Rigging The Marketplace Of Ideas
Last week, sane people everywhere celebrated the withdrawal of Michael Baroody as nominee to chair the Consumer Product Safety Commission, because he had made his living fighting against the commission of consumer product safety. This scion for the clan I've called the Corleone family of the right did so as lobbyist for the National Association of Manufacturers, which reacted thus: "The withdrawal of Michael Baroody’s nomination to chair the Consumer Product Safety Commission is a sad day for consumers and everyone who cares about good government."
Such public relations absurdities are par for the National Association of Manufacturer's course. I'm glad, in fact, for this teachable moment: There is nothing more fundamental to what NAM than hustling the public about what is good for them. If you love E. coli conservatism, lift a glass daily in honor of NAM.
Come with me, then, on a journey, courtesy of historian Nancy Fones-Wolfe's outstanding Selling Free Enterprise: The Business Assault on Labor and LIberalism, 1945-60....
It starts in 1934.
In the second year of Franklin Delano Roosevelt's New Deal, NAM's annual PR budget was already hefty at $360,000 (almost five and a half million in today's dollars). It wasn't, though, hefty enough. Americans, those silly souls, thought that the government should assist them out of their Depression misery, and that unions and regulation of business could help. So, after Roosevelt's landslide re-election, they more than doubled their budget—making it over half the organization's annual income.
"In the everlasting battle for the minds of men," NAM Public Relations Advisory Committee chair J. Warren Kinsman boomed, only modern PR techniques were "powerful enough to arouse public opinion sufficiently to check the steady, insidious, and current drift toward socialism." (That his PR budget resembled the most Orwellian aspects of socialism in itself—if his ideas were, simply, true and persuasive, why would he need millions to shove them down the public's throat?—was an irony that escaped him.)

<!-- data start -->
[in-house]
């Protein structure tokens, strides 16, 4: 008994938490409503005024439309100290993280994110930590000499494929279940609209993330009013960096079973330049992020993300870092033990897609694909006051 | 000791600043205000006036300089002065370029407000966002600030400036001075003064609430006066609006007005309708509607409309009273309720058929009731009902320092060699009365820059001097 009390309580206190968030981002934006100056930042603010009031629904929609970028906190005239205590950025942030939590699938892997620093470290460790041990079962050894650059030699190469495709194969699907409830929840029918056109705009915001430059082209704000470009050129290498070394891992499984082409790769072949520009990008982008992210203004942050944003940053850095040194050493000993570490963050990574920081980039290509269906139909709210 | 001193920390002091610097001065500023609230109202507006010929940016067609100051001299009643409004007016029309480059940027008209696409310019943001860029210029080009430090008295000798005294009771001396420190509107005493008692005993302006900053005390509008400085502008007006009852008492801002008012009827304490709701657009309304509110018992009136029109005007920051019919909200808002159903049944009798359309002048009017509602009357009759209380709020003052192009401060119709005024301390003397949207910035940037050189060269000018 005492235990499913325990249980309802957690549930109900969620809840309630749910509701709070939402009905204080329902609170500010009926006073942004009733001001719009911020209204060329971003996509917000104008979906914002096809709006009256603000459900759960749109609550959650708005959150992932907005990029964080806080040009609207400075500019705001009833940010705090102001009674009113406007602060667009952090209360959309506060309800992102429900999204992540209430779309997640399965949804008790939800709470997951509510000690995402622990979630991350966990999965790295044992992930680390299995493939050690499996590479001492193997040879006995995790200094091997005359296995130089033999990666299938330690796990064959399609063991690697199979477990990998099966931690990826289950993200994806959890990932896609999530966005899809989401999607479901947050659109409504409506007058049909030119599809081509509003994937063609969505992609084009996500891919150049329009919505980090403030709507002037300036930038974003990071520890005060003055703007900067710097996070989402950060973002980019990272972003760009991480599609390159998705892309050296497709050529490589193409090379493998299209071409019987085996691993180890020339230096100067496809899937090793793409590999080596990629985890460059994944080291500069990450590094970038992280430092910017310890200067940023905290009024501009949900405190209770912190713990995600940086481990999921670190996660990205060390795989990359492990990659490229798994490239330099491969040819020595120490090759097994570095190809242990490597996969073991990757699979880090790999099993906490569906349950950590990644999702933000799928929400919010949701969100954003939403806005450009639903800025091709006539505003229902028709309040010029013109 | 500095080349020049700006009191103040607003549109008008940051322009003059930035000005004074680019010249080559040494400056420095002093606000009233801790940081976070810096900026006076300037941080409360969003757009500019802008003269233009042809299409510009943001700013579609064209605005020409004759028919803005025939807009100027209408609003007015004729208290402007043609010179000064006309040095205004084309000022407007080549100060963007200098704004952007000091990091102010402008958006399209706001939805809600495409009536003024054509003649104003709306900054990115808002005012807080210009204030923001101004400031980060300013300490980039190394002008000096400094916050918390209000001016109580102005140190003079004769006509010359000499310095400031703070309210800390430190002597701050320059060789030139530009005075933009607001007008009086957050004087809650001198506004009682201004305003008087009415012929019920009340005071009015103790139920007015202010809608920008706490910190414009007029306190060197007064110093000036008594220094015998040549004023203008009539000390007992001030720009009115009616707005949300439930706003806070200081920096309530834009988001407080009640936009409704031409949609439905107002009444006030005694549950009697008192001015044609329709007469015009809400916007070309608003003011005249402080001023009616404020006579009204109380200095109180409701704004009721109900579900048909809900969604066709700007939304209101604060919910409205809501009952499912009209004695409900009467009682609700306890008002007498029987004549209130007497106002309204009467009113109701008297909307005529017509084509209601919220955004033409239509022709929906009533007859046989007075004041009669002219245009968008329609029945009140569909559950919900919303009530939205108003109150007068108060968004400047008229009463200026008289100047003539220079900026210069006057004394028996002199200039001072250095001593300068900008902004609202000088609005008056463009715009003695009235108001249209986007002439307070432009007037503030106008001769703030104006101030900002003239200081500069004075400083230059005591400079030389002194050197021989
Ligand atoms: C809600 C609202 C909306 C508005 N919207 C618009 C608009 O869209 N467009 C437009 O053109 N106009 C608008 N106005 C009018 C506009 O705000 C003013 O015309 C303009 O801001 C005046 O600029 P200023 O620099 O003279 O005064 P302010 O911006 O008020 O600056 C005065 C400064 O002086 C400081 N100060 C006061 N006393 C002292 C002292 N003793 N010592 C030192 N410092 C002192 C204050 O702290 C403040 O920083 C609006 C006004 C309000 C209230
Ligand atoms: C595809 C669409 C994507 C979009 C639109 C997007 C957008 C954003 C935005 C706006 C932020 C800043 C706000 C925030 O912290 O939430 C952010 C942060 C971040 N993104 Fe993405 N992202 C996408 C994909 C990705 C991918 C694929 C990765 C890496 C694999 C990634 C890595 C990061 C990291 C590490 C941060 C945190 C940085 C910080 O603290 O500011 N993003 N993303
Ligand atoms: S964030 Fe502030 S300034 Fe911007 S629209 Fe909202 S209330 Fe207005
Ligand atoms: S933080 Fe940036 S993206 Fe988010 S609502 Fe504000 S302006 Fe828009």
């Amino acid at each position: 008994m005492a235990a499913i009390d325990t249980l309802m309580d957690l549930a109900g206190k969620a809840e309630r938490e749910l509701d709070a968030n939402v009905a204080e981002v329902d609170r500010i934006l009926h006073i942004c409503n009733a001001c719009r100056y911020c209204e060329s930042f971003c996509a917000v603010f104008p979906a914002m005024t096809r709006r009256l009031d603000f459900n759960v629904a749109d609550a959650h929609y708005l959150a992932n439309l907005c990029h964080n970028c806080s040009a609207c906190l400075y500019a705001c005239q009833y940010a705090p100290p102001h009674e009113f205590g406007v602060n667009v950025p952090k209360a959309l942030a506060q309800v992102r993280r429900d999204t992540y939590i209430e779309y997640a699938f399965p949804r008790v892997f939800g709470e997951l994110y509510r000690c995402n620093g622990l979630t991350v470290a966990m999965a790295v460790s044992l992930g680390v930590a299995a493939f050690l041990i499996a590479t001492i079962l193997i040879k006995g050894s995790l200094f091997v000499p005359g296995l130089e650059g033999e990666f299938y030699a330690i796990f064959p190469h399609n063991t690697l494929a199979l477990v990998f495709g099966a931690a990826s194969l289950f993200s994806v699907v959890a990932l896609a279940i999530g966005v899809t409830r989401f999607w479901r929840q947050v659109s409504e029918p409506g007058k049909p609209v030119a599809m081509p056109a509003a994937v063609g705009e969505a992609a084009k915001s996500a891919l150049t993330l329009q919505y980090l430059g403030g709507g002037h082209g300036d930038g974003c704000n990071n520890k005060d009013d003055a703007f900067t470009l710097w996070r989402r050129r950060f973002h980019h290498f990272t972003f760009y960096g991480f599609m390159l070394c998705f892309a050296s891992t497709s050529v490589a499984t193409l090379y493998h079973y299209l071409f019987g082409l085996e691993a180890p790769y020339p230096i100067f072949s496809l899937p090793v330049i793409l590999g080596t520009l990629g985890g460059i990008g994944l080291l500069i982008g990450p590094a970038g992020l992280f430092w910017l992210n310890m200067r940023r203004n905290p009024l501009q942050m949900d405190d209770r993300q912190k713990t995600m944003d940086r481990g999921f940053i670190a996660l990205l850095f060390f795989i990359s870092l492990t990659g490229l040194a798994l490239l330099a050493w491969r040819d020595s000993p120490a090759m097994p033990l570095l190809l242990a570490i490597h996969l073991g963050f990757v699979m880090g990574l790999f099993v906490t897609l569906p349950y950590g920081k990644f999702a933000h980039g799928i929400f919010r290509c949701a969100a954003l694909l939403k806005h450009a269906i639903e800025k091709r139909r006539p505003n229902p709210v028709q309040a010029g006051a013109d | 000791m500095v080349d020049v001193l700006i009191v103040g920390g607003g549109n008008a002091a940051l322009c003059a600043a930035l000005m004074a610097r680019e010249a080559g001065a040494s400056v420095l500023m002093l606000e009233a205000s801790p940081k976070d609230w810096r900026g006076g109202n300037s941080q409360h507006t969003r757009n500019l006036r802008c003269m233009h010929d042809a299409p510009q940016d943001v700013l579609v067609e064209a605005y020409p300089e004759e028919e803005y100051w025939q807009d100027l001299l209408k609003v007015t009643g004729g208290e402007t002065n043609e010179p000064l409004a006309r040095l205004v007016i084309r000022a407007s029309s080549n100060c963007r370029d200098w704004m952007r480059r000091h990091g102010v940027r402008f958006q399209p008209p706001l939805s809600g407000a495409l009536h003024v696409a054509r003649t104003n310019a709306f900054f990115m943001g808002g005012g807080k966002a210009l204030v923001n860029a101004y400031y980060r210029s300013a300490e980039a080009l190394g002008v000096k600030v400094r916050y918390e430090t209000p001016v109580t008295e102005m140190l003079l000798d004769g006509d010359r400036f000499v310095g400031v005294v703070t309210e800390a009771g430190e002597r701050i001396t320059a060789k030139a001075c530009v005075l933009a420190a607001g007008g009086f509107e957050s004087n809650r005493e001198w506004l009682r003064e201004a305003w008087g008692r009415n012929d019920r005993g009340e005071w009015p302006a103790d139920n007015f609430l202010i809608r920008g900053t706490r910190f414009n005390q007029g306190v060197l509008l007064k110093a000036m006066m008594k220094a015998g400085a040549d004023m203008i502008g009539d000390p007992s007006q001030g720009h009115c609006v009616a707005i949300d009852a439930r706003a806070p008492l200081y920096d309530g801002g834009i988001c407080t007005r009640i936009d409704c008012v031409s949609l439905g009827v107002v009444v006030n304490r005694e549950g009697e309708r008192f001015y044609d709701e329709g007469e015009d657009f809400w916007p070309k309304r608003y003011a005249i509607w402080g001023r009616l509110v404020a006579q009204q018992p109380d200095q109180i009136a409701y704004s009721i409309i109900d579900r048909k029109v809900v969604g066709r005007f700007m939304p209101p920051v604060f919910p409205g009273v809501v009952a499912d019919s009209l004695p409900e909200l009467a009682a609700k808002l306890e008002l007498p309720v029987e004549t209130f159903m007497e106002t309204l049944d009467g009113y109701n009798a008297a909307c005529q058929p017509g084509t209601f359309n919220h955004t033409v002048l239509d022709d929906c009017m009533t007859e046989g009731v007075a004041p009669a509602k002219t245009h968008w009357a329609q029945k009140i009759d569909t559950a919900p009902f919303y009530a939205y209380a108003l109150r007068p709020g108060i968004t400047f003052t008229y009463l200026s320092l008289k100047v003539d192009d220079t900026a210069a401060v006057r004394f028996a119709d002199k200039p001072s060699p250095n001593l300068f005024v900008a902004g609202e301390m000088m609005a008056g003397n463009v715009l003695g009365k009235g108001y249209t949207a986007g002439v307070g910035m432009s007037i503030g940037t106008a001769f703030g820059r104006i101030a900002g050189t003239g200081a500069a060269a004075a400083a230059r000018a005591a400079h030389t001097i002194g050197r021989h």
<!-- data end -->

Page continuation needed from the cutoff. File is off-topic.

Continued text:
What were they buying? Press releases, pamphlets, speakers, radio shows and full-page ads like this one, placed during World War II: "I'm not playing for marbles. I'm fighting for freedom. I'm fighting for the things that made American the greatest place in the world to live in.... So don't anybody tell me I'll find America changed."
Schools were not slighted. In 1941 NAM proposed to the National Education Association, the only union they liked (it represented a potential vector with which to infect schoolchildren), joint conferences to convey "the sincerity of American business"—and the blight of federal aid to education. By 1950 NAM had circulated almost 4.5 million pamphlets to students. In 1953, two million children read the B. F. Goodrich-sponsored comic book "Johnson Makes the Team" ("Tommy Johnson, a son of a Goodrich tire dealer, learns about the American free enterprise system through teamwork in football") and saw the film "The Price of Freedom" ("the story of Fred Vollmer, a young newspaper man who joins the staff of his father's paper. He visits Germany and learns that public complacency to the exploding powers of the state fostered Nazism. Returning home, he sees the same threats to America's democratic institutions and resolves to expose them in a series of 'stirring editorials'").